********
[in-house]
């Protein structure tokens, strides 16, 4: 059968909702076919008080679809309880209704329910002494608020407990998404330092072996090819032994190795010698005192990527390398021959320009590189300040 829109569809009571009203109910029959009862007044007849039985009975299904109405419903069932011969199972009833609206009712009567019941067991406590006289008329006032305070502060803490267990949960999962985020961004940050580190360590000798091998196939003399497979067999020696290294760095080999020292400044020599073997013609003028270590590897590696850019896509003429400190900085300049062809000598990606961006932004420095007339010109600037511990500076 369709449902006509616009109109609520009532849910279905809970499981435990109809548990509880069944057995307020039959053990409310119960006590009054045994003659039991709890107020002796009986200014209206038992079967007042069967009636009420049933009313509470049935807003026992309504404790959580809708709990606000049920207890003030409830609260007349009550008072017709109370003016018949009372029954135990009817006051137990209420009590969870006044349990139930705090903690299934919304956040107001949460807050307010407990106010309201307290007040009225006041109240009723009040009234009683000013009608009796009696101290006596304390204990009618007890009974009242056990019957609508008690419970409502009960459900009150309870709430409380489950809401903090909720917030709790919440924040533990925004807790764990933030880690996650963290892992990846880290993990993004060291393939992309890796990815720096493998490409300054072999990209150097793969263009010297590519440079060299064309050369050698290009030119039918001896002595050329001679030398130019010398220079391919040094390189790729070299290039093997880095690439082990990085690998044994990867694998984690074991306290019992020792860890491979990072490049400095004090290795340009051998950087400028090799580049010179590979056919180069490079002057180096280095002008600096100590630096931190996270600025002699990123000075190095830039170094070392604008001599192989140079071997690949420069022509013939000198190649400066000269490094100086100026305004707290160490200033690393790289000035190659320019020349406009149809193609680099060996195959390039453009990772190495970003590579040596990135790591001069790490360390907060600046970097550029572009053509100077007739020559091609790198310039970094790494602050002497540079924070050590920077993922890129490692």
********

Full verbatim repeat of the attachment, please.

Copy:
[in-house]
């Protein structure tokens, strides 16, 4: 059968909702076919008080679809309880209704329910002494608020407990998404330092072996090819032994190795010698005192990527390398021959320009590189300040 829109569809009571009203109910029959009862007044007849039985009975299904109405419903069932011969199972009833609206009712009567019941067991406590006289008329006032305070502060803490267990949960999962985020961004940050580190360590000798091998196939003399497979067999020696290294760095080999020292400044020599073997013609003028270590590897590696850019896509003429400190900085300049062809000598990606961006932004420095007339010109600037511990500076 369709449902006509616009109109609520009532849910279905809970499981435990109809548990509880069944057995307020039959053990409310119960006590009054045994003659039991709890107020002796009986200014209206038992079967007042069967009636009420049933009313509470049935807003026992309504404790959580809708709990606000049920207890003030409830609260007349009550008072017709109370003016018949009372029954135990009817006051137990209420009590969870006044349990139930705090903690299934919304956040107001949460807050307010407990106010309201307290007040009225006041109240009723009040009234009683000013009608009796009696101290006596304390204990009618007890009974009242056990019957609508008690419970409502009960459900009150309870709430409380489950809401903090909720917030709790919440924040533990925004807790764990933030880690996650963290892992990846880290993990993004060291393939992309890796990815720096493998490409300054072999990209150097793969263009010297590519440079060299064309050369050698290009030119039918001896002595050329001679030398130019010398220079391919040094390189790729070299290039093997880095690439082990990085690998044994990867694998984690074991306290019992020792860890491979990072490049400095004090290795340009051998950087400028090799580049010179590979056919180069490079002057180096280095002008600096100590630096931190996270600025002699990123000075190095830039170094070392604008001599192989140079071997690949420069022509013939000198190649400066000269490094100086100026305004707290160490200033690393790289000035190659320019020349406009149809193609680099060996195959390039453009990772190495970003590579040596990135790591001069790490360390907060600046970097550029572009053509100077007739020559091609790198310039970094790494602050002497540079924070050590920077993922890129490692």